For more than two hours, state Education Commissioner David Hespe yesterday gave a full-scale defense of the PARCC testing that has stirred so much debate in New Jersey.
Speaking for the first time before the state Senate education committee, the commissioner said the PARCC launch has gone well so far, adding that participation was “very strong” even in the face of a statewide “opt-out” movement, although he gave no specific numbers.
The technology for the new online tests – which Hespe himself had expressed concerns about – has been working as planned, he said.
As for widespread concerns about the PARCC tests in general, Hespe suggested those views were based more on “misinformation” than facts.
“I am proud that on a typical day, 250,000 children are taking the tests in New Jersey,” Hespe said. “In fact, in the last few days, it has been closer to 275,000 children who have been going online and successfully completing the tests.
“Two weeks in, it is going very well,” he said.
While his own testimony was sometimes short on hard data, the commissioner and his chief lieutenant on the issue, assistant commissioner Bari Erlichson, appeared to provide enough testimony to assuage a restive Legislature and buy some political time for the embattled standardized tests.
State Sen. Teresa Ruiz (D-Essex), the committee chair, said afterward that she would take up some of the anti-PARCC bills that have moved through the Legislature, including proposals dealing with privacy and keeping the tests out of the earliest grades.
But even those bills appear unlikely to be addressed anytime soon, with the state budget review about to start, and Ruiz suggested that more controversial PARCC-related bills are even less likely to see quick action.
One bill passed overwhelmingly by the Assembly would delay use of the new testing in school or teacher evaluations for three years. Another, still pending in the Assembly, would set up a statewide policy for families choosing to have their children sit out the new tests.
Ruiz did not address specific bills, but she praised Hespe’s presentation and said the state needs to proceed with setting higher standards for its students. Still, she echoed Hespe in saying that concerns will be revisited as the testing moves further along.
“Throughout these efforts, there will be pauses to see if the exam was rolled out properly,” she said. “Change is difficult, and we need to be sure to get as much information out as possible.”
Notably absent from any discussion was the Common Core State Standards that provide the benchmarks for the new testing – and which have been questioned by Hespe’s boss, Gov. Chris Christie. Hespe was not asked about that potential conflict, nor did he offer any new insights.
There was much discussion about the opt-out movement. While no hard data has been provided, Hespe said the highest number of students sitting out the tests appears to be at the high-school level.
“Some of the high school participation is definitely a problem” he said.
He and Erlichson confronted the opt-out movement head-on.
Repeating a frequent argument, Hespe said those families and teachers were missing out on knowing how their children and their students are progressing in school.
Erlichson gave an impassioned plea in which she warned that the opt-out movement could also hurt New Jersey schools.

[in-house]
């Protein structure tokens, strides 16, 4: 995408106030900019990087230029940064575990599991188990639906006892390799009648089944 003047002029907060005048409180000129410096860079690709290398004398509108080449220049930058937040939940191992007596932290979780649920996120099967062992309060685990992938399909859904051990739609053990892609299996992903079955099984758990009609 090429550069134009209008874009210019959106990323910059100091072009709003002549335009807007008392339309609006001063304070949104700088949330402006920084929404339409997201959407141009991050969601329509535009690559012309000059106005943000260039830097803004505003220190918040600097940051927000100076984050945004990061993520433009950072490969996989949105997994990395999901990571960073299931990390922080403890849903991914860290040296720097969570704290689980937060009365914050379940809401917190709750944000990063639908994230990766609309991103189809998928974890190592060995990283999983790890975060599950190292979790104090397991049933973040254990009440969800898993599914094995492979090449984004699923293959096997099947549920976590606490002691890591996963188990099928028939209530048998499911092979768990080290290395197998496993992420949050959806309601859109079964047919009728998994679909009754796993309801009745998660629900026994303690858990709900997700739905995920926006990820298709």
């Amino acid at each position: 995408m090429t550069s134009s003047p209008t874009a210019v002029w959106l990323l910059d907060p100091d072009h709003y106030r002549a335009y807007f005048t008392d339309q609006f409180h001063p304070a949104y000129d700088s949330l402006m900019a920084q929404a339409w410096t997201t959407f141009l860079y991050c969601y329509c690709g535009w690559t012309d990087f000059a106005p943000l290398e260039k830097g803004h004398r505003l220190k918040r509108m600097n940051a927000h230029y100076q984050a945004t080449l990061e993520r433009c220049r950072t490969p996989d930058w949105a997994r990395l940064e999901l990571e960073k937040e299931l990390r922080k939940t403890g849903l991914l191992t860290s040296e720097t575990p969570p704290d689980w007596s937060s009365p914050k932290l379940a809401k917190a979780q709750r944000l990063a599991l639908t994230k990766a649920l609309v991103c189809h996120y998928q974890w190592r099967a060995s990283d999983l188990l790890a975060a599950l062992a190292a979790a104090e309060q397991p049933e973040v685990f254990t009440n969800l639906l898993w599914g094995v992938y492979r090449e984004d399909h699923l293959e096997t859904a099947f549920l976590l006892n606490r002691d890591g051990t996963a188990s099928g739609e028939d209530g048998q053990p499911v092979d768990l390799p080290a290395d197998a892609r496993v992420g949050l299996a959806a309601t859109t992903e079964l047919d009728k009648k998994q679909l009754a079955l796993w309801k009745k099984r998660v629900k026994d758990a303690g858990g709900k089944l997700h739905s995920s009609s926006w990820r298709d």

The department released a letter from the U.S. Department of Education official that reinforced that the state had committed to the new testing and to meeting federal guidelines requiring that at least 95 percent of students take the tests.
State officials have said that districts and schools with high opt-out numbers could lose federal funds. The letter released yesterday, while vaguely worded, reinforced that concern.
“This requirement does not permit certain students or a specific percentage of students to be excluded from assessments,” wrote Deborah Delisle, the federal assistant education secretary. “Rather, it sets out the rule that all students in tested grades must be assessed.”
Erlichson was more vehement, stressing repeatedly that New Jersey schools could lose federal funds.
“Parents are being misled that there are no consequences for schools,” she said. “Nothing in our (federal waiver) ever changed our testing requirements or the consequences for individual schools in meeting those testing requirements.”
“There are consequences,” she repeated.
The comments drew the ire of a handful of PARCC critics who attended the hearing, which several maintaining that Erlichson was misrepresenting the federal government’s intentions and expressing doubt that schools would ever be penalized for the actions of parents who pull their children out of the testing.
They maintained no district elsewhere in the country had been ever penalized for high numbers of test refusals, including a number of districts in New York State last year.
‘The guidance is vague and has words like ‘may’ and ‘possibly’,” said Susan Cauldwell, executive director of the nonprofit arm of the grassroots group Save Our Schools.
“In no certain terms did it say that (district) will lose money,” Cauldwell said. “I think the idea that federal Department of Education would come after New Jersey is ridiculous.”
She and others also complained that Ruiz had not allowed other stakeholders to speak during the hearing.
“This was just a venue for the department to come forward with their message and not addressing the concerns that so many people have,” said Sean Spiller, secretary of the New Jersey Education Association, which has launched an advertising campaign against the spread of standardized tests.
“There was a real opportunity to engage in that conversation,” Spiller added, “and unfortunately, that didn’t happen.”